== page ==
They find an unusual component in samples from the asteroid Bennu


Inspenet, September 28, 2023.

NASA announced Tuesday that the Osiris-Rex mission probe, which collected fragments of the asteroid Bennu, has revealed the presence of “black dust and debris” inside, although the sample has not yet been fully examined.

After seven years since its launch, the probe made a successful landing on Sunday in the Utah desert, United States, in a high-risk maneuver.

The asteroid sample

The sample, collected in 2020 from the asteroid Bennu, is estimated to contain around 250 grams of material, according to the US space agency.

During that operation, the Agency faced an issue with the collection container lid initially failing to close, but the sample was eventually secured and transferred to the probe as planned.

However, due to this inconvenience, scientists anticipated finding traces outside the collection container, inside the box where it was originally housed.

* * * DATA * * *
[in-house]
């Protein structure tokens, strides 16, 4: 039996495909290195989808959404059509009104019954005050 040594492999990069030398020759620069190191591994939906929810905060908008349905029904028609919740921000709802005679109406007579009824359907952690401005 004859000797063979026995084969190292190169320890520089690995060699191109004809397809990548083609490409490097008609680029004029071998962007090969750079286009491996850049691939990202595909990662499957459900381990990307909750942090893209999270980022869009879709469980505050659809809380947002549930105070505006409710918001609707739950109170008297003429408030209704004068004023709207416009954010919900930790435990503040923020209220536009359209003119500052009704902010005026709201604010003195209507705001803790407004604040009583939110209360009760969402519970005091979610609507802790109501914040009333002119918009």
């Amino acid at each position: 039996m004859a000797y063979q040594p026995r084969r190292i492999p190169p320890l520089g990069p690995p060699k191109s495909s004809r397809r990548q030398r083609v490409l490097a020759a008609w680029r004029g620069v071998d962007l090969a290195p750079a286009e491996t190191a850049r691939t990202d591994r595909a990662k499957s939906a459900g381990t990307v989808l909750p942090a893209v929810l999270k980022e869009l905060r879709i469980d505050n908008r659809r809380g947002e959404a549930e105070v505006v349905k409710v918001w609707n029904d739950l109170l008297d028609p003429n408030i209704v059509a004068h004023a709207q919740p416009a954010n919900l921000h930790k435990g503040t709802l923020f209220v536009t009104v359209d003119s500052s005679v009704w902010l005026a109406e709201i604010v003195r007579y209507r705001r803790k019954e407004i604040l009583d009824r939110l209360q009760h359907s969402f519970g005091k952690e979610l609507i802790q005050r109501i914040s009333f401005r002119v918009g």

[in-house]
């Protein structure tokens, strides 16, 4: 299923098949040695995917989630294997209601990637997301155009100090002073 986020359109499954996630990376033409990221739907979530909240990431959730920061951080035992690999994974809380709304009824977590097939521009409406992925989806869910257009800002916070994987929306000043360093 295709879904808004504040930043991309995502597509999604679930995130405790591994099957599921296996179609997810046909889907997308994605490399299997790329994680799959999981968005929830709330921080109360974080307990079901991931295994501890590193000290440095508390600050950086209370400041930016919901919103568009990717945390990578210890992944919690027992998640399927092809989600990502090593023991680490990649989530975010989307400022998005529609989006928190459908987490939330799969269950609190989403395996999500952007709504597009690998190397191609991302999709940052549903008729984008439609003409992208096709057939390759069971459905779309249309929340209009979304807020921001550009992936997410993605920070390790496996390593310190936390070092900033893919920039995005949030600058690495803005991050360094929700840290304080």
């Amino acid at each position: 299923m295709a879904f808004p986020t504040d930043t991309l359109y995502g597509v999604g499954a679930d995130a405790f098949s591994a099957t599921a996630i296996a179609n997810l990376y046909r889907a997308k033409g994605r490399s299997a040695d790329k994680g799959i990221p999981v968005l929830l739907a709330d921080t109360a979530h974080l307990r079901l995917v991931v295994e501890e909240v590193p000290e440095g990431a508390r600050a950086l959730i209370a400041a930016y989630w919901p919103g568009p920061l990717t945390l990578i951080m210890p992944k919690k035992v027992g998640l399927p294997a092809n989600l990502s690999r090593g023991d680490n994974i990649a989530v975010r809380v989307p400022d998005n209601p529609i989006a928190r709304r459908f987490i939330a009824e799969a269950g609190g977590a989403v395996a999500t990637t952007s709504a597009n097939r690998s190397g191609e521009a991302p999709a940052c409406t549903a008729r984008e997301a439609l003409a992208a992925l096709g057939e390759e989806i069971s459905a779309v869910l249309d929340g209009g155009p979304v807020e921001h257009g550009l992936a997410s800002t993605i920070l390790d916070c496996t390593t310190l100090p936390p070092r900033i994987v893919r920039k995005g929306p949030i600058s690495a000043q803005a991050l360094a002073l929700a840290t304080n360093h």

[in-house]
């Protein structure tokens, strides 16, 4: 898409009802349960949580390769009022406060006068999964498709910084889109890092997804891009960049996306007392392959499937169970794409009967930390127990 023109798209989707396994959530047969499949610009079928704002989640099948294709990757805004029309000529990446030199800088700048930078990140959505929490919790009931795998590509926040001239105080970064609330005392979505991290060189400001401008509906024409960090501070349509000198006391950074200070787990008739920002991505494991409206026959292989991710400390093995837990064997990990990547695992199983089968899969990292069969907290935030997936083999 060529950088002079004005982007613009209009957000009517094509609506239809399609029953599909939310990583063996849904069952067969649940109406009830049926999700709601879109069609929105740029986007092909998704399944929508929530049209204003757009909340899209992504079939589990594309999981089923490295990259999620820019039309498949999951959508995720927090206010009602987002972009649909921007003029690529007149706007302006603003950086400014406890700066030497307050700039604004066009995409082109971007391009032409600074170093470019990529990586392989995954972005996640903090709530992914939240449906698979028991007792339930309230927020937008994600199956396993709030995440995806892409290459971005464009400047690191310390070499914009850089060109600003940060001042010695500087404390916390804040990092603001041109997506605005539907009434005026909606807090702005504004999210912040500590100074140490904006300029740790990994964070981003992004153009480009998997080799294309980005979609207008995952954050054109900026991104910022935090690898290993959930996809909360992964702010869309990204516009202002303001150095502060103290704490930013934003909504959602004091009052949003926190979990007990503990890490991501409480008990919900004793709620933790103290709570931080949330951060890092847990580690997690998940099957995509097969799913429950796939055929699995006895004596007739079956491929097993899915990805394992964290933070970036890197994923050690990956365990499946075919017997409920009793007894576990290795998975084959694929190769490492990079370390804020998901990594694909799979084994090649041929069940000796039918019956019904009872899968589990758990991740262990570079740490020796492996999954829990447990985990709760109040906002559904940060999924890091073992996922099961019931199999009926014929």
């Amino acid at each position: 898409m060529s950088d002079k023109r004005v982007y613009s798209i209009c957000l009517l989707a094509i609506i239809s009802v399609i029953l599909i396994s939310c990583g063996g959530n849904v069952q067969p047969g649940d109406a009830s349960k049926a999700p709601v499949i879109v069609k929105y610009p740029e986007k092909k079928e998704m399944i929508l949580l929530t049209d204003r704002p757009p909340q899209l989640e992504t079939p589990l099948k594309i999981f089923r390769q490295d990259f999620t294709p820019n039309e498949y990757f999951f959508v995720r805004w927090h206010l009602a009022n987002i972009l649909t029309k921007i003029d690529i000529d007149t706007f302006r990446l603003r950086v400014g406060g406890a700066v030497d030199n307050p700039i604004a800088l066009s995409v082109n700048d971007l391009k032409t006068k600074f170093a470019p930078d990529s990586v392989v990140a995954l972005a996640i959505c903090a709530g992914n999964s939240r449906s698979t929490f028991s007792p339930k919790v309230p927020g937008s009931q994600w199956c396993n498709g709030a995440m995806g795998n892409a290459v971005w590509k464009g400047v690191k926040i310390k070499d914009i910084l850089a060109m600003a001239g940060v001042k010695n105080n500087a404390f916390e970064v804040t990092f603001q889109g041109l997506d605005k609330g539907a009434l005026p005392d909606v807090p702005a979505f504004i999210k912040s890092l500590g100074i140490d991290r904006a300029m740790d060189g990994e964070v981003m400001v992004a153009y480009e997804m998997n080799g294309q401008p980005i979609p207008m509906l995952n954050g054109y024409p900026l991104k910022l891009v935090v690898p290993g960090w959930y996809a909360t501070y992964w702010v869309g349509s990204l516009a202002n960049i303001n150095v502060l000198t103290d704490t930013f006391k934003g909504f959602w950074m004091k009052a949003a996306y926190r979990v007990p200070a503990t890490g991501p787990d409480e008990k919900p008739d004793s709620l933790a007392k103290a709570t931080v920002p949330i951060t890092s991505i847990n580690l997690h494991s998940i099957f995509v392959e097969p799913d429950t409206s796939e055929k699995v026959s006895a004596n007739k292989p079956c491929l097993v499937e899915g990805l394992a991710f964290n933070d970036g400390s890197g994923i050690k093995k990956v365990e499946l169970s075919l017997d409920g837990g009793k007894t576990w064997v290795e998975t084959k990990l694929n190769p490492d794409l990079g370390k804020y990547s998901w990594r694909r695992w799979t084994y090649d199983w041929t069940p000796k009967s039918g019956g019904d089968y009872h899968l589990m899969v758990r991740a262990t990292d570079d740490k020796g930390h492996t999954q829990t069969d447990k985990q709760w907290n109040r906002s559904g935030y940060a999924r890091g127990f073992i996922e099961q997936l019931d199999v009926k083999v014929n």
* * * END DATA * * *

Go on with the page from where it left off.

On Tuesday, a first hatch was opened in a sealed chamber at the Johnson Space Center, located in Houston, Texas.

Immediately, NASA teams detected “black dust and debris,” as reported by the space agency, although it was not specified whether they were fragments of the asteroid .

This material will be analyzed and a “meticulous disassembly process” of the collection compartment will be carried out in order to access the main sample found inside, according to the space agency.

A press conference is scheduled for October 11 to “present the findings of the collection.”

Importantly, studying the composition of the asteroid Bennu will give scientists a deeper understanding of the formation of the Solar System and how Earth became a habitable place.

For their part, experts maintain that this celestial body, with a diameter of 500 meters, contains an abundance of carbon and houses water molecules trapped in minerals.

There is a low probability that Bennu will collide with Earth in 2182, since in 2022, NASA managed to modify the trajectory of an asteroid through a controlled collision.


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